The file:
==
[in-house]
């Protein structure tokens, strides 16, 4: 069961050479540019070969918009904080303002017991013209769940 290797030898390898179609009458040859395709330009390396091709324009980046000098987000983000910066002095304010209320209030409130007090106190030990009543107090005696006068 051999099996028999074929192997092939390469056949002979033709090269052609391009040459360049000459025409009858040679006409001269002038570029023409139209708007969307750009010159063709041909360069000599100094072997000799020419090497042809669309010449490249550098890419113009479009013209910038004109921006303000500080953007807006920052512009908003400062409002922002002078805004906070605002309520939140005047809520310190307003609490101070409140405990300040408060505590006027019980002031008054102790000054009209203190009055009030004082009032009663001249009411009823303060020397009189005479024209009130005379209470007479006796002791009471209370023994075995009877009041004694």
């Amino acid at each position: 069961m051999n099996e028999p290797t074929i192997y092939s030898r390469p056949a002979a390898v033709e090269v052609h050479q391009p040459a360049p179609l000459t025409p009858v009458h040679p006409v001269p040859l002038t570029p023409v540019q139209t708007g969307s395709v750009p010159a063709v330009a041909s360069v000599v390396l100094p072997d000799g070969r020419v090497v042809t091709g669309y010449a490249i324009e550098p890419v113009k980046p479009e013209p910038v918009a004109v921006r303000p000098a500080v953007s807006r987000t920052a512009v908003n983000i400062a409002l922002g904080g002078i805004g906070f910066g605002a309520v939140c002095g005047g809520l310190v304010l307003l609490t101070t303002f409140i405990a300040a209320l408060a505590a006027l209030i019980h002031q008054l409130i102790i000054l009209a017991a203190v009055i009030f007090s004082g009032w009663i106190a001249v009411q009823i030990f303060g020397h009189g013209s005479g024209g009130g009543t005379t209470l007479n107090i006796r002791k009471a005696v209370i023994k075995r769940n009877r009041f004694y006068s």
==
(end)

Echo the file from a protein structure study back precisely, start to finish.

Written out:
[in-house]
């Protein structure tokens, strides 16, 4: 069961050479540019070969918009904080303002017991013209769940 290797030898390898179609009458040859395709330009390396091709324009980046000098987000983000910066002095304010209320209030409130007090106190030990009543107090005696006068 051999099996028999074929192997092939390469056949002979033709090269052609391009040459360049000459025409009858040679006409001269002038570029023409139209708007969307750009010159063709041909360069000599100094072997000799020419090497042809669309010449490249550098890419113009479009013209910038004109921006303000500080953007807006920052512009908003400062409002922002002078805004906070605002309520939140005047809520310190307003609490101070409140405990300040408060505590006027019980002031008054102790000054009209203190009055009030004082009032009663001249009411009823303060020397009189005479024209009130005379209470007479006796002791009471209370023994075995009877009041004694």
């Amino acid at each position: 069961m051999n099996e028999p290797t074929i192997y092939s030898r390469p056949a002979a390898v033709e090269v052609h050479q391009p040459a360049p179609l000459t025409p009858v009458h040679p006409v001269p040859l002038t570029p023409v540019q139209t708007g969307s395709v750009p010159a063709v330009a041909s360069v000599v390396l100094p072997d000799g070969r020419v090497v042809t091709g669309y010449a490249i324009e550098p890419v113009k980046p479009e013209p910038v918009a004109v921006r303000p000098a500080v953007s807006r987000t920052a512009v908003n983000i400062a409002l922002g904080g002078i805004g906070f910066g605002a309520v939140c002095g005047g809520l310190v304010l307003l609490t101070t303002f409140i405990a300040a209320l408060a505590a006027l209030i019980h002031q008054l409130i102790i000054l009209a017991a203190v009055i009030f007090s004082g009032w009663i106190a001249v009411q009823i030990f303060g020397h009189g013209s005479g024209g009130g009543t005379t209470l007479n107090i006796r002791k009471a005696v209370i023994k075995r769940n009877r009041f004694y006068s």